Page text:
|Rushden Echo, 13th July 1928, transcribed by Kay Collins
A High Pavement at Rushden
Councillors Move to Make it Safe New members Clash with the Old
At the meeting of the Rushden Urban Council on Wednesday, in accordance with notice given at the previous meeting, Mr Perkins moved that the Highways Committee prepare a plan and estimate of a fence for the high pavement in High-street South. He said that at the last meeting he was informed that the matter had been before the Council on several previous occasions. As the town got bigger they had more money to find for many things, but was it wise to neglect those things which had been shelved? It would have been done years ago if it could have been done cheaply. The height of the pavement from the road was about 5ft., and children played on it. The alternative was amongst the traffic on the road. ’Buses stood alongside the pavement, reducing the walking space. If he lived near, he would ask to petition the Council to make the pavement safe.
Mr Tysoe seconded.
Mr Claridge said he would like Mr Perkins and Mr Tysoe to say how it was to be improved. He could not see how it would be done.
Mr Tom Wilmott said he thought the Council were going to hear something, but they were no nearer.
Mr A Wilmott: If money would make it safe for children, the committee would look at it. We don’t know how to make it safe. Children will climb from the pavement if it is fenced. I remember that wall 30 years ago, and I only know of one accident, a perambulator running off. The pavement is 12ft. wide.
Mr Tysoe: I don’t think we should be expected to bring a laid-out plan scientifically drawn up to bear out our proposition, as Mr Wilmott and Mr Claridge suggest. Nor should they expect us to show a detailed system of safety. If the thing is a danger, if one child during the whole of its life-time should run over the side, then the subject is worth discussing. I feel on this Councilexcuse me complaining, Mr Chairman, Mr Claridge, Mr Wilmott, and friendsif a man sits here and offers suggestions, we don’t want it thrust down our throats. We want to feel that we are here to discuss Counbcil business sincerely and in the right spirit. If we think that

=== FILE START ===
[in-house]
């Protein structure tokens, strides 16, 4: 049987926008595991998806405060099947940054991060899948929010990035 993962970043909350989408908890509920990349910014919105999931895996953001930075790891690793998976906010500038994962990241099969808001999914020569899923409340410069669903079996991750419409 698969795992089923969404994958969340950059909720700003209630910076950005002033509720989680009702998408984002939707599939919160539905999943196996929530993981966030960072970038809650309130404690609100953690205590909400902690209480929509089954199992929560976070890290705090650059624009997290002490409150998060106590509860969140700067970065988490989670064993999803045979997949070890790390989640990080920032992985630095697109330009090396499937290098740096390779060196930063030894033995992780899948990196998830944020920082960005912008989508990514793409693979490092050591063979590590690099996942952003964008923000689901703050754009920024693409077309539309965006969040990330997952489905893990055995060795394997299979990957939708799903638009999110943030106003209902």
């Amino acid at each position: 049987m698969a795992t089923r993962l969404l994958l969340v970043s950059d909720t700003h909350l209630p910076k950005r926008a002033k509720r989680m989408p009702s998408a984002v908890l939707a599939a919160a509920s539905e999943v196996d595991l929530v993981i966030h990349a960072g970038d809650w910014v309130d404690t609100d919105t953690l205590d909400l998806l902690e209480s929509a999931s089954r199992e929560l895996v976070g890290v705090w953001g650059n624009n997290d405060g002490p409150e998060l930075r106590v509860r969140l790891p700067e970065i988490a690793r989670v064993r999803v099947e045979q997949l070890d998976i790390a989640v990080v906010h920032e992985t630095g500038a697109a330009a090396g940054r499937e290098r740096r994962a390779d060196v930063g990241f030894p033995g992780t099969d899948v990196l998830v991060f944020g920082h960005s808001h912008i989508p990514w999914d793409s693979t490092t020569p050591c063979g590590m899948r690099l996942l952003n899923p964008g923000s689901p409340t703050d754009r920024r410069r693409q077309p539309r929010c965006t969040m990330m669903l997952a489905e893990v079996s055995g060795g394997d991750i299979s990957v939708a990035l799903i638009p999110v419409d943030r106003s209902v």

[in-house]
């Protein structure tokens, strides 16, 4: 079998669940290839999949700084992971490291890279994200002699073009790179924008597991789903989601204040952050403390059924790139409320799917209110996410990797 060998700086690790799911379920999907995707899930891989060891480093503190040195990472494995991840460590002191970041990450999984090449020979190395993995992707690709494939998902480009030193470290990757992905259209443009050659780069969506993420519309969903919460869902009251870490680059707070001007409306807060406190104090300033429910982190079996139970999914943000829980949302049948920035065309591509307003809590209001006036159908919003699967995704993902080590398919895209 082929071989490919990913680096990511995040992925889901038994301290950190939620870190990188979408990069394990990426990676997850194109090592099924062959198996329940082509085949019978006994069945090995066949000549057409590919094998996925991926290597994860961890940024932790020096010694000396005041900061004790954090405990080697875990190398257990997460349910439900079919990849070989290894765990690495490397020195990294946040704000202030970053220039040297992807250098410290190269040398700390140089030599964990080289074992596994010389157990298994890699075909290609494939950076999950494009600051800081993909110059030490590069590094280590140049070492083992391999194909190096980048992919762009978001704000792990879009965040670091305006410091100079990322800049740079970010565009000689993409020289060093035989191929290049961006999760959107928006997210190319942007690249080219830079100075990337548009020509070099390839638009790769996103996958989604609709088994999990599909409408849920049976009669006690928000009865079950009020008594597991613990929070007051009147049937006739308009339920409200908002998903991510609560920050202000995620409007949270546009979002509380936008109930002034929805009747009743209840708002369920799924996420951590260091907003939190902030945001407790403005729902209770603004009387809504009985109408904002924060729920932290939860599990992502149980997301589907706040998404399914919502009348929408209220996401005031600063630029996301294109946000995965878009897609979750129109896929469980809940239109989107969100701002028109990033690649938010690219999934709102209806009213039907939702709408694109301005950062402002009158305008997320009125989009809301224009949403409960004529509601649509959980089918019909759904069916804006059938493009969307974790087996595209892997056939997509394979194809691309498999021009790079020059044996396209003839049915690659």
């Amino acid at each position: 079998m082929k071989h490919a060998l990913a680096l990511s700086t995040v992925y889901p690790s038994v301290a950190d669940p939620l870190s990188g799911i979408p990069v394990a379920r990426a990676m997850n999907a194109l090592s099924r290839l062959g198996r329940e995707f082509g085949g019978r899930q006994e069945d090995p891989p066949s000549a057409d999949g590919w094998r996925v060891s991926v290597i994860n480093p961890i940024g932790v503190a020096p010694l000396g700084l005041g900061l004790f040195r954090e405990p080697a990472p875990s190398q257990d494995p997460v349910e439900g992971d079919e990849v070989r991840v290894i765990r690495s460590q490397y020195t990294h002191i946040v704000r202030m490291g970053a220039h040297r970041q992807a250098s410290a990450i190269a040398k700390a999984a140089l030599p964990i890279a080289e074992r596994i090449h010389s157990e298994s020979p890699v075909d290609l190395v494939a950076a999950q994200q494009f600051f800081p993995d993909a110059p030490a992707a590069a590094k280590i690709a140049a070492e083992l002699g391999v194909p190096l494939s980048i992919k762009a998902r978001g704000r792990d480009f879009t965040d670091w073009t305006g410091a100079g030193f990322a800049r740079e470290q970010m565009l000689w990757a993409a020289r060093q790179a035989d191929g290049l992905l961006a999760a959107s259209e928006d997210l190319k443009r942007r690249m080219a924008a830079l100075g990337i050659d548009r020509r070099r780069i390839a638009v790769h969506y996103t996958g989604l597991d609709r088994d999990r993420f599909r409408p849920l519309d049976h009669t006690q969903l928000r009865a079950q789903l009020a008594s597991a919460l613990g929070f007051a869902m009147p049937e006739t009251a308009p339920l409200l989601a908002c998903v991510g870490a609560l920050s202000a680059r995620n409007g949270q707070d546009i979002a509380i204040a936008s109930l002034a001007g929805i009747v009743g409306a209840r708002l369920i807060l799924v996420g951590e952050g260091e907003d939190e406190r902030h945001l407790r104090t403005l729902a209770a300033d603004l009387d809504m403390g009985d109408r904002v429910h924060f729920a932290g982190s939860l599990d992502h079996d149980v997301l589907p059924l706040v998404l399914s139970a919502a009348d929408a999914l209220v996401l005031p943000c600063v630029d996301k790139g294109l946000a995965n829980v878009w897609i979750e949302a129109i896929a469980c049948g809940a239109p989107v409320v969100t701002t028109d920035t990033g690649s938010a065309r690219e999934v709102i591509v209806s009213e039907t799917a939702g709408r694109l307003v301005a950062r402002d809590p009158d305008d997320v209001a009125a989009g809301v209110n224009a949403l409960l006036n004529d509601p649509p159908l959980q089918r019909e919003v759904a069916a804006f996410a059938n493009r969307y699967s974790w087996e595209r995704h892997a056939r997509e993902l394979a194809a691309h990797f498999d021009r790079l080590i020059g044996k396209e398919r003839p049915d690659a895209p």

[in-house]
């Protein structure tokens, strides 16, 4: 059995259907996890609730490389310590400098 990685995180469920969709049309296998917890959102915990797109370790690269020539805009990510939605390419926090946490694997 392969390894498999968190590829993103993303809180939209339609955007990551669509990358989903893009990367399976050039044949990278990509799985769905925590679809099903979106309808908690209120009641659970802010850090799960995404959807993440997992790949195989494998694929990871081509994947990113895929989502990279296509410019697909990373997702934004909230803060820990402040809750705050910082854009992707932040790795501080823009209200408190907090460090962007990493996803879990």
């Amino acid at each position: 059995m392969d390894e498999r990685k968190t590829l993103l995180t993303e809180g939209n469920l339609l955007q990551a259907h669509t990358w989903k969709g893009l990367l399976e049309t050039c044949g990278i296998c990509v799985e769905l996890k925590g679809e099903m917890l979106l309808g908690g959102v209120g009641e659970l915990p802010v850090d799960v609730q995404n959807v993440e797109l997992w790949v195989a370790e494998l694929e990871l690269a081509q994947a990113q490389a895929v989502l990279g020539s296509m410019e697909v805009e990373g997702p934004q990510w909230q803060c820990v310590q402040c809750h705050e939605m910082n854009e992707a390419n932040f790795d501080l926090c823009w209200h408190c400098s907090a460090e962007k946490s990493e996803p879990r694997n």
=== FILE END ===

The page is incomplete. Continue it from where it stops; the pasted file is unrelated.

Something Should Be Done
for the benefit of the inhabitants of Rushden, I do feel that if I ask a question it is looked upon as if I am taking up the time of the Council. If Mr Perkins wants to propose something for the safety of the town and I second it, I want it to be in a spirit of unanimity. It is easy and practicable to make the pavement safe. There is practically nothing impossible in this world so long as we put brains and work into it.
Mr Tom Wilmott: I am sorry Mr Tysoe took it in this light. Mr Perkins said we had had this before us several times. “Then,” he said, “I will bring it forward again.” I just said what we knew and asked if Mr Perkins or Mr Tysoe had anything tangible to offer.
Mr A Wilmott: I have lived there for 30 years and had the factory there for 17 years. There was only one slight accident all the time. At present I could not support the proposal. We have so many propositions, so many things needed for the good of the town. If a fence is put up, it will look unsightly, and I think there will be more accidents. I don’t think this is urgent at all. There are scored of improvements needed, and when you have only £5 to spend and no more to lay out you must be careful.
Mr Spencer supported the resolution, not, he said, to commit the Council to large expense, but to have the point considered again.
Mr Richardson said the chief danger was with children playing with balls.
Replying to the discussion, Mr Perkins said it would be presuming too much, when there were experts on the committee, to offer them a scheme, but he thought there might be a dwarf wall and a small railing on top. If the boys climbed, it would be their fault. At any rate the Council would be protecting little ones who were too weak to climb the fence. The question must not be shelved indefinitely. He personally would not allow a child to take a perambulator on the pavement. To wait until an accident had happened was not right.
The resolution was carried.